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. Last Updated: 07/27/2016

Proud of a Polar Molar

Not long ago a neighbor stopped by, the famous screenwriter Lev Arkadyev, whose film credits include "Korolevstvo Krivykh Zerkal" ("The Kingdom of Crooked Mirrors"), "Frantsuzsky Vals" ("French Waltz") and many others. His face was twisted with pain.

"What's wrong, Lev Arkadyevich?" I asked.

"Tooth," he moaned. "Do you have any aspirin?"

I gave him some aspirin, sat him down in a chair, and when the pain had eased a bit I advised him to see a dentist.

"A dentist?!" Arkadyev exclaimed. "He'll just say the tooth has to come out."

"But if there's nothing else that can be done..."

"Remove this tooth?!"

"If you're apprehensive, I could go with you," I offered.

"Do you have any idea what kind of tooth this is?" my neighbor said. "Find me the man who has a tooth to match it!"

"What's so special about it?" I asked, my curiosity piqued.

"It has a filling that was put in at the North Pole, on Station SP-6."

Thirty years before, as a reporter for Trud newspaper, Arkadyev had been sent to SP-6, a drifting polar station for Soviet scientists. During the entire flight the attractive young woman sitting next to him carefully clutched a strange long object neatly wrapped in canvas. It resembled a distaff, used to hold flax or wool in spinning.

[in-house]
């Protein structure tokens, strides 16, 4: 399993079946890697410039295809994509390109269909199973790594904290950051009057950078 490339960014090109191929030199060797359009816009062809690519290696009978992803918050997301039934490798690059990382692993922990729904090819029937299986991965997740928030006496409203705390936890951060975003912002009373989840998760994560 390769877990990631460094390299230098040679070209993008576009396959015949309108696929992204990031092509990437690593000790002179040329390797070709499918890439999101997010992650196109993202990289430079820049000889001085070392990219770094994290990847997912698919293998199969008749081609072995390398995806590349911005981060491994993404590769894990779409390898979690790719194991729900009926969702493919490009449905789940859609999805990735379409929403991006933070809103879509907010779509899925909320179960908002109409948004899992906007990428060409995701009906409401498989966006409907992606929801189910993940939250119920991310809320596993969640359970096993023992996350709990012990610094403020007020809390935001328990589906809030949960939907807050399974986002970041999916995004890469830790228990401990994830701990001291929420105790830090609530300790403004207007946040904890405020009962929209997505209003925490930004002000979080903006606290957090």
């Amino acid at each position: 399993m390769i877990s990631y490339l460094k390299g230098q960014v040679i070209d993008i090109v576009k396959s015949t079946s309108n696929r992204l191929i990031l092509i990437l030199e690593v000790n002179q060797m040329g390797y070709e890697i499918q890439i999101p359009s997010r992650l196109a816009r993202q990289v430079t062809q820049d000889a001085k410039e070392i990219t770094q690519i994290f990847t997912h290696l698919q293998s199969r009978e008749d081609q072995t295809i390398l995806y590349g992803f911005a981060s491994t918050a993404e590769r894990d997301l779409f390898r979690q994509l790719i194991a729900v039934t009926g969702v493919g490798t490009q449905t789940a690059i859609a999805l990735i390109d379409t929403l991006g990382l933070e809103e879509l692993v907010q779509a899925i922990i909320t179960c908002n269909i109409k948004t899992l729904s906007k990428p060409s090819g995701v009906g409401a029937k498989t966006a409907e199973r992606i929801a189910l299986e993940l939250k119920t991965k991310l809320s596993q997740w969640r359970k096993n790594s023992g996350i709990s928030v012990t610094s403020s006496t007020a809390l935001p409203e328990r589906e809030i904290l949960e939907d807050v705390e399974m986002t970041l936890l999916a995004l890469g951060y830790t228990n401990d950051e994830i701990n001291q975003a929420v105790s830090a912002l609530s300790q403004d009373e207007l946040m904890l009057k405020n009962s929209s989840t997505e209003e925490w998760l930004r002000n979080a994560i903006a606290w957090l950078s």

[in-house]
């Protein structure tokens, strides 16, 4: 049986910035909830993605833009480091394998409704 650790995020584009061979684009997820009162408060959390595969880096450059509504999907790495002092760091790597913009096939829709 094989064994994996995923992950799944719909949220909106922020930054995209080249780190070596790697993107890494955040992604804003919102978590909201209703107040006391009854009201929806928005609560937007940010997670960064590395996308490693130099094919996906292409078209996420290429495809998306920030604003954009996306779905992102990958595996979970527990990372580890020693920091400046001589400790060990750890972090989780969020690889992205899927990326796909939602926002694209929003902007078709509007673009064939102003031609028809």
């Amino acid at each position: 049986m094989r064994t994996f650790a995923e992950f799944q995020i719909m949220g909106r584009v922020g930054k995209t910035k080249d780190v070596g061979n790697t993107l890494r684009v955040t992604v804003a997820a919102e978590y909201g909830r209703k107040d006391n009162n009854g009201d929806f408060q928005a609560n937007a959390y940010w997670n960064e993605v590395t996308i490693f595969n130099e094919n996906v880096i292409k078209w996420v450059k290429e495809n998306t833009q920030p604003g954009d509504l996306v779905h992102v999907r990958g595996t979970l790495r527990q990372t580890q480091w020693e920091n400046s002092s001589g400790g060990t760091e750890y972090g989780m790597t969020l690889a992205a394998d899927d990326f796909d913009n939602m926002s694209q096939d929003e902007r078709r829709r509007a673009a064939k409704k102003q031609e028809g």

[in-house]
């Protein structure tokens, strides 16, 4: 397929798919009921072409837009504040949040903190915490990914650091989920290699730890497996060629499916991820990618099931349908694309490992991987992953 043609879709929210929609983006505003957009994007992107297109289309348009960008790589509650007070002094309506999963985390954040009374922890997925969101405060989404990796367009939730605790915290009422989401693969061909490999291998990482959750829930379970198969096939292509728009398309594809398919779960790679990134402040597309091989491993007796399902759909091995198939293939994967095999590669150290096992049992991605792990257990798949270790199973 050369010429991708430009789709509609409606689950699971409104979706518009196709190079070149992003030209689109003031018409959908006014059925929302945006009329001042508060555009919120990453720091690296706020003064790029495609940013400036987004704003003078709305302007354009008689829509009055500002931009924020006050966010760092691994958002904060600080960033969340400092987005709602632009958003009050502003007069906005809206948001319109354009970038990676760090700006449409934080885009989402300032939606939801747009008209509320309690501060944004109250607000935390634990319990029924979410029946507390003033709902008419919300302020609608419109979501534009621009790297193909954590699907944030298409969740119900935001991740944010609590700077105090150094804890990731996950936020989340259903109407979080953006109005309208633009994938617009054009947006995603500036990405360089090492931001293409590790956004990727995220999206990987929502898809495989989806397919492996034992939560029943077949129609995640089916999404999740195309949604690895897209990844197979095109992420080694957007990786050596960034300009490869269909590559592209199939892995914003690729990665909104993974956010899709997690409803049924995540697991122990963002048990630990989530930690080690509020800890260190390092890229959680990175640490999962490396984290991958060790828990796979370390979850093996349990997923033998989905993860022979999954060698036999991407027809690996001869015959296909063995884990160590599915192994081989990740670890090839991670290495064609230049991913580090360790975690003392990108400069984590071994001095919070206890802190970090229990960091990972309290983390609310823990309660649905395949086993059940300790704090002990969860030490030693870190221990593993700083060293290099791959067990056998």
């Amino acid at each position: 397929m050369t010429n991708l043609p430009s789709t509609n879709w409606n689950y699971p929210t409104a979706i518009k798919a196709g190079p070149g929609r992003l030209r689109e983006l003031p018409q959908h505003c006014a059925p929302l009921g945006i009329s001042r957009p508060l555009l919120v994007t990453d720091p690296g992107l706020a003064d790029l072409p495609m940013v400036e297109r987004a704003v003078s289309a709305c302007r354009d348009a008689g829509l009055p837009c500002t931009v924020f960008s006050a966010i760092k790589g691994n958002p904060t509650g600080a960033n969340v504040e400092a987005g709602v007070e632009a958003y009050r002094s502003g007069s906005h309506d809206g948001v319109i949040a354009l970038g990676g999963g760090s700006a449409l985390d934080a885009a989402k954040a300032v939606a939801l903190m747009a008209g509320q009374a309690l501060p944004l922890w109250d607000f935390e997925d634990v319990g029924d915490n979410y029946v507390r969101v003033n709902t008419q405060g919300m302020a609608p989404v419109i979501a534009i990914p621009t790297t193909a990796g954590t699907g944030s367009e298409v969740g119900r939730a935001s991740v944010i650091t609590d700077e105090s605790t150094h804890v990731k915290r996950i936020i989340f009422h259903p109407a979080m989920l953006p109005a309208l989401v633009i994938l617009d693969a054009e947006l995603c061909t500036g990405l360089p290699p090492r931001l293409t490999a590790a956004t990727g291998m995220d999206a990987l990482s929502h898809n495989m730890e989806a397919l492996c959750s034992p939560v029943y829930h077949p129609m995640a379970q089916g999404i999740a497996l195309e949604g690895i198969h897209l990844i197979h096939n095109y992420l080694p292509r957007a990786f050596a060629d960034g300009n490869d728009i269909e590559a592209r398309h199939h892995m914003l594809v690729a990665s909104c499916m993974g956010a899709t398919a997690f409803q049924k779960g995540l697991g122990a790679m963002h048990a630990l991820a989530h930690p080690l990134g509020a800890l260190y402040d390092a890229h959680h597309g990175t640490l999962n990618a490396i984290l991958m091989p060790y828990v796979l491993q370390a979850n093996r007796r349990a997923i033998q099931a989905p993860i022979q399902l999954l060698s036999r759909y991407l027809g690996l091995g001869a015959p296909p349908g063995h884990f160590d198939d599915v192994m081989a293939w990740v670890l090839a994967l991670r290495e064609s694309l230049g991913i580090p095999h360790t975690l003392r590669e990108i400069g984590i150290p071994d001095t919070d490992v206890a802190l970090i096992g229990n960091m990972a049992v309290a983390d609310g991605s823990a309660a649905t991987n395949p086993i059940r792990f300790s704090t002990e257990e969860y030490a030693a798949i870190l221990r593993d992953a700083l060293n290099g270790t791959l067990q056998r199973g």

Arkadyev figured the woman was probably uncomfortable holding the distaff all that time and offered to place it in the luggage rack.

"It's not a distaff," the woman said, smiling. "It's a dentist's drill." She explained that she was a dentist flying to Station SP-7 to treat a scientist who had come down with a toothache.

"All this way to treat one guy with a toothache?" Arkadyev said in amazement.

But the woman replied: "We can't let the poor fellow die of a toothache. It's all in a day's work for the Flying Ambulance Corps."

The woman got off at SP-7, and Arkadyev flew on to SP-6, located on the other side of the North Pole.

He soon learned that the dentist would stop in at SP-6 on her way home to give the scientists a checkup. But everyone claimed to have strong teeth, and no one expressed any desire to see the dentist. They went out of their way to avoid the tent where the portable drill had been set up.

"Come on, somebody has to go in," the station chief said. "The doctor has gone well out of her way to be here."

Arkadyev decided to risk it and entered the dentist's tent.

The woman found a hole in his tooth that hadn't yet begun to hurt, and she fired up the drill. Just the sound of it turned his knees to jelly. After cleaning out the cavity, the dentist inserted a filling.

"I tell my friends about this tooth. I'm proud of it," Arkadyev said.

"It sounds like a joke -- a filling from the North Pole. How many people have a tooth like that? And you tell me to have it pulled. No, sir! Let it ache. I'll put up with the pain till the day I die."

Vladislav Schnitzer is a journalist and pensioner living in Moscow.